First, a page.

Portion control or perish

April 21, 2004

Maybe I'm easily shocked, but every time a pizza operator tells me, "We don't portion control our cheese or toppings," my jaw drops.

Amid a full-blown price crisis like the industry has never seen, at least half the operators I interview say they "free-throw" toppings because measuring and weighing is too restrictive in a real-world pizza kitchen. Others say they don't want to spend $250-$500 on an electronic scale, and one operator supplied this excuse: "I want my cooks to add their personality to each pizza, so I don't have them weigh anything."

(My question is this: What do you want more of: personality or profit? But I digress.)

How much higher do costs have to rise before these operators get serious about protecting their margins—much less their already meager profits? And if losing money unnecessarily wasn't bad enough, what about the product inconsistency issues created by a lack of portion controls? If I'm the customer, I'll take consistency over personality any day. I want to know what I'm getting.

Lest you

Steve Coomes, Senior Editor

think I'm judging harshly, let me share my own experience. Weighing out cheese and toppings is pure Easy Street compared to what I went through as a chef for a gourmet restaurant company.

For example, every day I sliced up $11-a-pound (1990 prices, when I last cooked professionally) veal rounds into 2.5-ounce portions—my allowable margin of error was a quarter of an ounce. Salmon never arrived in filets, rather I broke down whole fish, which I weighed coming in the door and yield tested after portioning.

Sounds like fun, eh?

If you think we scaled the expensive stuff only ... every portion of pasta was weighed and every bit of sauce or salad dressing was measured. If a pasta dish included chicken and mushrooms, both were weighed and placed in a portion-control cup.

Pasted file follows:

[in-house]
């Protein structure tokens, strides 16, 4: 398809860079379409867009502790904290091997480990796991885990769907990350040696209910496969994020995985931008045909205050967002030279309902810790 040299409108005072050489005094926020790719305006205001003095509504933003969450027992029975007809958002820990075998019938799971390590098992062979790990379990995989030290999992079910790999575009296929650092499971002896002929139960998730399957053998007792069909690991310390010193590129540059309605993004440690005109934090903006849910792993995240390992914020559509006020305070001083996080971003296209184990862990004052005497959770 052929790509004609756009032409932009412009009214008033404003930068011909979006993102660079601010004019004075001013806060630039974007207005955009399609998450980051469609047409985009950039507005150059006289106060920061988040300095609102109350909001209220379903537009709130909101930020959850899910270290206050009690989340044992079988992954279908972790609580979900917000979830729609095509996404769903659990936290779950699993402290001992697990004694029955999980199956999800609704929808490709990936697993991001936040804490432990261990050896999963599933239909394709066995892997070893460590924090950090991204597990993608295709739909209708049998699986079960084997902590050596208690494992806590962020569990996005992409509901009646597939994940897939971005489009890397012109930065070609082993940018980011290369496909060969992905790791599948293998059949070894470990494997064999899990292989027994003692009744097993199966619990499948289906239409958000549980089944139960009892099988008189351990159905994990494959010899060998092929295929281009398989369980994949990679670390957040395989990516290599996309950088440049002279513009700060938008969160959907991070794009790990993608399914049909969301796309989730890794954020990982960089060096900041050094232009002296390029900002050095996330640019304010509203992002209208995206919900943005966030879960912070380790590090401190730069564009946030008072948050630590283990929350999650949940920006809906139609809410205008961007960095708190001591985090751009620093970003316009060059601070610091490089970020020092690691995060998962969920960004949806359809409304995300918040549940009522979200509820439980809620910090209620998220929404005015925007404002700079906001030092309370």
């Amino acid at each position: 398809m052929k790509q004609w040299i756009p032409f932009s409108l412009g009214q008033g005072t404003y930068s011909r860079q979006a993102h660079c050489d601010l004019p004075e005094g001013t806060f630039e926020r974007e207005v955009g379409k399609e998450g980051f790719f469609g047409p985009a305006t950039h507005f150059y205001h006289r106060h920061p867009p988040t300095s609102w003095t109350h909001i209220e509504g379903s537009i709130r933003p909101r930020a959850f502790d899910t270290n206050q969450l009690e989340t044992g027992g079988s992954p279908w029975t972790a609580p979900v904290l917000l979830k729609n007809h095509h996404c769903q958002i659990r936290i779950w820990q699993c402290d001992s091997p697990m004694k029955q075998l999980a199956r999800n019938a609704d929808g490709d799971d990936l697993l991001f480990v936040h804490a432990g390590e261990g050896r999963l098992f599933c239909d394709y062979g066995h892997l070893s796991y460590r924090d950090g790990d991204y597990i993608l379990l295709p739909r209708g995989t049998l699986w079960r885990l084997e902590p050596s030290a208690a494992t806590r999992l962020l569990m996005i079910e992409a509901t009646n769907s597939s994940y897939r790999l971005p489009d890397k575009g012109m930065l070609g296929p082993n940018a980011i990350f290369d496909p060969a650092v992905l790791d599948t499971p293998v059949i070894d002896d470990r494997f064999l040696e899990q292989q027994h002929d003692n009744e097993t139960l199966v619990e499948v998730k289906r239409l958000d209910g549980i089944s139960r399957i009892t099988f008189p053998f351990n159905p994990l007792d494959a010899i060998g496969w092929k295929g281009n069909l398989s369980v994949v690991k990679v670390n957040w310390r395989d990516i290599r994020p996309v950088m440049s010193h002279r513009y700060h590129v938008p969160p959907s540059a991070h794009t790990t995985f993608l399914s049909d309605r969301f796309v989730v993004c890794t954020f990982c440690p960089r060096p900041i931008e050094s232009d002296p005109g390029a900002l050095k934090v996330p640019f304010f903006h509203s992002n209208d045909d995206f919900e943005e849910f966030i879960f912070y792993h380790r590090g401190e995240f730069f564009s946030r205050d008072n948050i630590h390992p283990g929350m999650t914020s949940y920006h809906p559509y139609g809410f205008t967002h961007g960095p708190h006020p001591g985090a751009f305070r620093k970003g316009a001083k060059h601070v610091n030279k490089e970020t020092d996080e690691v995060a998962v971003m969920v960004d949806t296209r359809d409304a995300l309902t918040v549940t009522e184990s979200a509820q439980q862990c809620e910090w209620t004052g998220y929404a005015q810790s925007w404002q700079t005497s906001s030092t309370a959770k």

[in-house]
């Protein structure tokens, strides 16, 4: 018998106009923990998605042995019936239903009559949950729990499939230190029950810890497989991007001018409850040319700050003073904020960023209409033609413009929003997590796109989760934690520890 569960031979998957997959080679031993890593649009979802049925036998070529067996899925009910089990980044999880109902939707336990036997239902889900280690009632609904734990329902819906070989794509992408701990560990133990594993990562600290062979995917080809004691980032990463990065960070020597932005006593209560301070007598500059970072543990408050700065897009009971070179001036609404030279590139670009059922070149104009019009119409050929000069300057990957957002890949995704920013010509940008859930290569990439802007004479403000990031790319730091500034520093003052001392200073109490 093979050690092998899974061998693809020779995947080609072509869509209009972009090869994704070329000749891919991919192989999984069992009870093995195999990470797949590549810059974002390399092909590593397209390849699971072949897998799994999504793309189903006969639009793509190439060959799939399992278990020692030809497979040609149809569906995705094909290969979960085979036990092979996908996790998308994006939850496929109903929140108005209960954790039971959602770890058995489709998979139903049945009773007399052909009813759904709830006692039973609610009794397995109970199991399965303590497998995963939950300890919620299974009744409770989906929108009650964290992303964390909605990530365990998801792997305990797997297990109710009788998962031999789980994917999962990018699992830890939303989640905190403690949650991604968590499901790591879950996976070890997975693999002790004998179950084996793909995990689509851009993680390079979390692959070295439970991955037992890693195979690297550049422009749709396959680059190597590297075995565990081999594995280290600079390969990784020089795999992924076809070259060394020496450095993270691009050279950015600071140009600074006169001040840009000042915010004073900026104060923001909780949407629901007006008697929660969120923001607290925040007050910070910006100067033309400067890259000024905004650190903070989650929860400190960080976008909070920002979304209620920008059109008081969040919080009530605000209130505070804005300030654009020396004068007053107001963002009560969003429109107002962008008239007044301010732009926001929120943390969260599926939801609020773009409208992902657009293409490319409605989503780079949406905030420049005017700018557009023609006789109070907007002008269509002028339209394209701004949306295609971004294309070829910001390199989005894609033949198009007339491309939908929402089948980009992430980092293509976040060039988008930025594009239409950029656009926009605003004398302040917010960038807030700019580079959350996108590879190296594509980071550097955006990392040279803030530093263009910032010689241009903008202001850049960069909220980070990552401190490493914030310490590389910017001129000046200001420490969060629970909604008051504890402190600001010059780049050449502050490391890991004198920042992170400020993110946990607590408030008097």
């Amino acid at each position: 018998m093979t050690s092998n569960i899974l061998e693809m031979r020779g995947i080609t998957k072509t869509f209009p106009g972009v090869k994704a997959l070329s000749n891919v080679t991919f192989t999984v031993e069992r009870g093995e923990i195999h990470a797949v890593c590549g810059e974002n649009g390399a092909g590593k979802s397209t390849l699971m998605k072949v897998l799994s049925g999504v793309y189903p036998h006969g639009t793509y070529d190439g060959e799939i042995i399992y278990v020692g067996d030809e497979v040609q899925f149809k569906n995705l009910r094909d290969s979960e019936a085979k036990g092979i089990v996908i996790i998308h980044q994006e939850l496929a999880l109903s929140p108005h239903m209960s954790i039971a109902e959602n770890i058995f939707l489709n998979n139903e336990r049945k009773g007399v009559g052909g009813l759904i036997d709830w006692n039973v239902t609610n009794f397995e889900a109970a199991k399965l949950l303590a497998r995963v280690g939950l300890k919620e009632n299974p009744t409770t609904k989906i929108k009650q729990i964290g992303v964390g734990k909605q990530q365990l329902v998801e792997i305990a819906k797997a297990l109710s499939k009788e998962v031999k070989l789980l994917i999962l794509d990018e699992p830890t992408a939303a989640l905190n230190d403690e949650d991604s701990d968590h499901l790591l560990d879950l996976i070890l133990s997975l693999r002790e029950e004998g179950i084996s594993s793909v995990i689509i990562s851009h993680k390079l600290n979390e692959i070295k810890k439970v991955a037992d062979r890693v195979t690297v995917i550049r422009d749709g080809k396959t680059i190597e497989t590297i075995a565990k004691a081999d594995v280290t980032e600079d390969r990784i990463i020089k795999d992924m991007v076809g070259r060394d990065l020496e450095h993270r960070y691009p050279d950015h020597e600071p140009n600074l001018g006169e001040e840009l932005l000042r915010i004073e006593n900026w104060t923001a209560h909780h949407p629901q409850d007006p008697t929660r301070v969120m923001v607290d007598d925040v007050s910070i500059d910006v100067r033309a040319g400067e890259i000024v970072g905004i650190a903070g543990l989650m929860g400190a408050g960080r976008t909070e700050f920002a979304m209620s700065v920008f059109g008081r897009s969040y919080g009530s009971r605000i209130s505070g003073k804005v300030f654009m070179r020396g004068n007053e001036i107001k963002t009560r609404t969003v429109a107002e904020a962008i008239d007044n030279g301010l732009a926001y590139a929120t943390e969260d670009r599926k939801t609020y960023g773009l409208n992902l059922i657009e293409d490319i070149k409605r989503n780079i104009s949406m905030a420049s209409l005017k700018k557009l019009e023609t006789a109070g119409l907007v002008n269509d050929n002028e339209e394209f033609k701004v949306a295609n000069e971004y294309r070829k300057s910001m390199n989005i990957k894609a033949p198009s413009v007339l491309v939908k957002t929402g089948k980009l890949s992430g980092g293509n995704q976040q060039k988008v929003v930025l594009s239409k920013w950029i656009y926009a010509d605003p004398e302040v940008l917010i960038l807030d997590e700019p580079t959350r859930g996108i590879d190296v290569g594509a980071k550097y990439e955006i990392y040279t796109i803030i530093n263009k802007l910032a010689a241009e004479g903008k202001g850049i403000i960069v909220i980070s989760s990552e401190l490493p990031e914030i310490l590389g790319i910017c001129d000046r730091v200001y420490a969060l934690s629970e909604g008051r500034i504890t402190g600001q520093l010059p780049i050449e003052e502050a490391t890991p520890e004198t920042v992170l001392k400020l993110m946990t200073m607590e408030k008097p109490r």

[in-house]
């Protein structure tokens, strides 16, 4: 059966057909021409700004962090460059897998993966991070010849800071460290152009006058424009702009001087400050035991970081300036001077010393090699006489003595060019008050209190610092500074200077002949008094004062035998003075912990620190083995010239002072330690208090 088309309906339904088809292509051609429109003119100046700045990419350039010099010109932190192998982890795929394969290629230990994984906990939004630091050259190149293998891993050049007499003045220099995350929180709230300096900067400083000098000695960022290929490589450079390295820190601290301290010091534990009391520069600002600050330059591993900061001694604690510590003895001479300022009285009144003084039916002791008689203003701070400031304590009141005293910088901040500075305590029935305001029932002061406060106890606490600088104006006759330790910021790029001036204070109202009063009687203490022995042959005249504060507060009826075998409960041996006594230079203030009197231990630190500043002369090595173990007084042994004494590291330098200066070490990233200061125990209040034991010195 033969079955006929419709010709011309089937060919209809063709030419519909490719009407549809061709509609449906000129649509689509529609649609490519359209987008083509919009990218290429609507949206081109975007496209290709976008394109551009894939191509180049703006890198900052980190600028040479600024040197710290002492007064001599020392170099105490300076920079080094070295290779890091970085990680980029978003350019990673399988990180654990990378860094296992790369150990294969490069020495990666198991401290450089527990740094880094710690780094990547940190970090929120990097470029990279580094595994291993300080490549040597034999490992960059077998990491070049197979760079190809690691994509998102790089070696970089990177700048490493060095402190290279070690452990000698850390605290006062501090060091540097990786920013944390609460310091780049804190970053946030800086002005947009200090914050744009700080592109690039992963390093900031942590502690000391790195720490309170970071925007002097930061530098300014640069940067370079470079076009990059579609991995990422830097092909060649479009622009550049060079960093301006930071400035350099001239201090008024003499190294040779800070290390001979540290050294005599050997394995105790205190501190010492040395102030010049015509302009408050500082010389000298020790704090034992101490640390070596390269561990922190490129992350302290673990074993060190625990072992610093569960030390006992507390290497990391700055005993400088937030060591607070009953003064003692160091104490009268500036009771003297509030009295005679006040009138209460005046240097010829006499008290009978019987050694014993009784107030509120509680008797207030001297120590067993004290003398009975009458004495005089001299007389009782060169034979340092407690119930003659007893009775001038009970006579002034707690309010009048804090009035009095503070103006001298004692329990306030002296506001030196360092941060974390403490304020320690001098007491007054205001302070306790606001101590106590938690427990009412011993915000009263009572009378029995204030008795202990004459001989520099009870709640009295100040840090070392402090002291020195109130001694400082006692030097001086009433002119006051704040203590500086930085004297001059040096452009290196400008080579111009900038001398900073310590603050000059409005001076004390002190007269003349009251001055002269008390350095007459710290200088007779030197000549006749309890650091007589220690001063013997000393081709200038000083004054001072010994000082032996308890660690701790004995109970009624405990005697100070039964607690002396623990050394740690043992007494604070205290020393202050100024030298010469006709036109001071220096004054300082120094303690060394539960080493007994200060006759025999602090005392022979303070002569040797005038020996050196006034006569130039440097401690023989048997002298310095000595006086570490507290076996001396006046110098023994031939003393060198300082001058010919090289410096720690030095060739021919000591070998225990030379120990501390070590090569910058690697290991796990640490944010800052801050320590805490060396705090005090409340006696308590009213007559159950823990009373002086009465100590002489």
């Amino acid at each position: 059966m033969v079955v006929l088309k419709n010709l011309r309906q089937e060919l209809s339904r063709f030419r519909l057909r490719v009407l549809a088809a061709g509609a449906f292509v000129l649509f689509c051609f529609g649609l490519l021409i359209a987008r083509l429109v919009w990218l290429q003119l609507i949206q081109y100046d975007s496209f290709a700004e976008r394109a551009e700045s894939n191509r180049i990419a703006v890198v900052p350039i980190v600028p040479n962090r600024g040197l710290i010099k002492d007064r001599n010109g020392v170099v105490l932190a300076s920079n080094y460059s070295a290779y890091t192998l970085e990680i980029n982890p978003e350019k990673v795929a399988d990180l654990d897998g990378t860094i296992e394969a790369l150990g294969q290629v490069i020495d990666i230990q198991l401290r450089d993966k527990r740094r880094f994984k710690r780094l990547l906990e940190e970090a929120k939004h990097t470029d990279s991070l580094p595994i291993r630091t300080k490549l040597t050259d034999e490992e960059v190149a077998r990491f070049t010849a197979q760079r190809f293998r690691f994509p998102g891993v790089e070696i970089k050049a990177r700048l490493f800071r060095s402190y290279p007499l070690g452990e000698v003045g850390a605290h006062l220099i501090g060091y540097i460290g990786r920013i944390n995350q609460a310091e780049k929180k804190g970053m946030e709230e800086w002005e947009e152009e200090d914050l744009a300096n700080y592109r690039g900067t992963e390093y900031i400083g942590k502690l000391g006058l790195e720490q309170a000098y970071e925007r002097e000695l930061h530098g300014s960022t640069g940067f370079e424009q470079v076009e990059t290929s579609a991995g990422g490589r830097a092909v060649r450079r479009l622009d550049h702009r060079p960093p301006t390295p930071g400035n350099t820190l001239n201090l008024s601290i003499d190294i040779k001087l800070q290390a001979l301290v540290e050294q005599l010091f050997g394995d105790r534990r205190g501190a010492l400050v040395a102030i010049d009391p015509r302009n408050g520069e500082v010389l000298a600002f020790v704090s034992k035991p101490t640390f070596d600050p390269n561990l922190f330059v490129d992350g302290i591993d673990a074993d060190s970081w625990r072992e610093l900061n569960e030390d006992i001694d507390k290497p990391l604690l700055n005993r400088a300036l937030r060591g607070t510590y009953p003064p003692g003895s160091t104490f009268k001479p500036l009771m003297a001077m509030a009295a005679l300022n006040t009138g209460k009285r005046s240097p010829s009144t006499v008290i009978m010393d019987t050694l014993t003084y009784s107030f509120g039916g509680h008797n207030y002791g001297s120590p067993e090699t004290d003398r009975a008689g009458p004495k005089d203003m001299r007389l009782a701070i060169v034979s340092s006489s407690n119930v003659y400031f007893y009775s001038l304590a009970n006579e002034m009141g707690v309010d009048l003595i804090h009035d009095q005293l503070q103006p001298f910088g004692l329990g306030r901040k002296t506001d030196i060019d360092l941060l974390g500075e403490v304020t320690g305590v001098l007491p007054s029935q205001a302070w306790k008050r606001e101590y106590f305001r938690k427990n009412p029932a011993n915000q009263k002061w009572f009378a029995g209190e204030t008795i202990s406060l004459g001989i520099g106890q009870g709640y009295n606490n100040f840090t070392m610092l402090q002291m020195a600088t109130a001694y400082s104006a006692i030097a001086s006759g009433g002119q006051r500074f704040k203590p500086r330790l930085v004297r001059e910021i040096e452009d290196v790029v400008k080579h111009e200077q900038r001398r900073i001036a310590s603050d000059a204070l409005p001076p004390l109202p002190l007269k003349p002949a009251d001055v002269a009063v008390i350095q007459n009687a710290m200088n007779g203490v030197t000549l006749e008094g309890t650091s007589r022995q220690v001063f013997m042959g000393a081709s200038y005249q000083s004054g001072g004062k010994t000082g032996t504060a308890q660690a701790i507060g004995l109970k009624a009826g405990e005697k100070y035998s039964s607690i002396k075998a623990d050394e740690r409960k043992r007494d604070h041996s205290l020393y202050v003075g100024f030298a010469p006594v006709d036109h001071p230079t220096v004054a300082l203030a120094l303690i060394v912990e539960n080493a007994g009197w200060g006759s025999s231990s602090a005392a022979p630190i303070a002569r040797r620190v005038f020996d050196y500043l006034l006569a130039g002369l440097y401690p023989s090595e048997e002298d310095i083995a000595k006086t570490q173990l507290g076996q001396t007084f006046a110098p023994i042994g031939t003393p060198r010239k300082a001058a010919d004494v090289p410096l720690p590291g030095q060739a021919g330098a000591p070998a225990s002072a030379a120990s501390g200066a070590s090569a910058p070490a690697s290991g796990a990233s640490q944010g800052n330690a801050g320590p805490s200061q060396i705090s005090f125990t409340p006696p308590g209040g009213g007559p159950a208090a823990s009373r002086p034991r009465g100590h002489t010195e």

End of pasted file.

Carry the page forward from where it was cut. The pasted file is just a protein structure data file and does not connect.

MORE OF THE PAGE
And as if this weren't fun enough, to ensure we were portioning correctly, the company's executive chef would drop by unannounced, grab a scale and start a surprise inspection. It didn't matter whether it was a 6-ounce portion of fettuccini or a 16-ounce sirloin steak, all portions were regarded with equal value because he saw the food for what it was—edible, perishable cash.

In his mind, portion controls ensured profit margins were met and customers got what they expected time after time after time. Product consistency meant the food looked right on the dinner plate and the food cost was correct on the P&L.

Think such practices were a bit legalistic? I'd say the results spoke for themselves: Over the course of one quarter, our food cost dropped from 32 percent to 28 percent (which is ridiculously low for a fine-dining restaurant), and the lunch shift I supervised won the first of what became three straight "best lunch in Louisville" awards.

It's just a habit

The first time the manager at that restaurant announced we were starting a portion control program everyone called it ridiculous. We said it would take too much time and wouldn't make any difference in food cost. We believed we were experienced enough to free-throw all the ingredients for every dish we cooked and still meet recipe specs.

To that remark, the boss said, "You're all smoking hash."

He was right ... not about the hash, but about his suspicion we were way off from the recipes. When we used the scale to see if we were close, we were shocked at the variance.

Long story short: We started portion controlling everything, and over time it became second nature to the staff.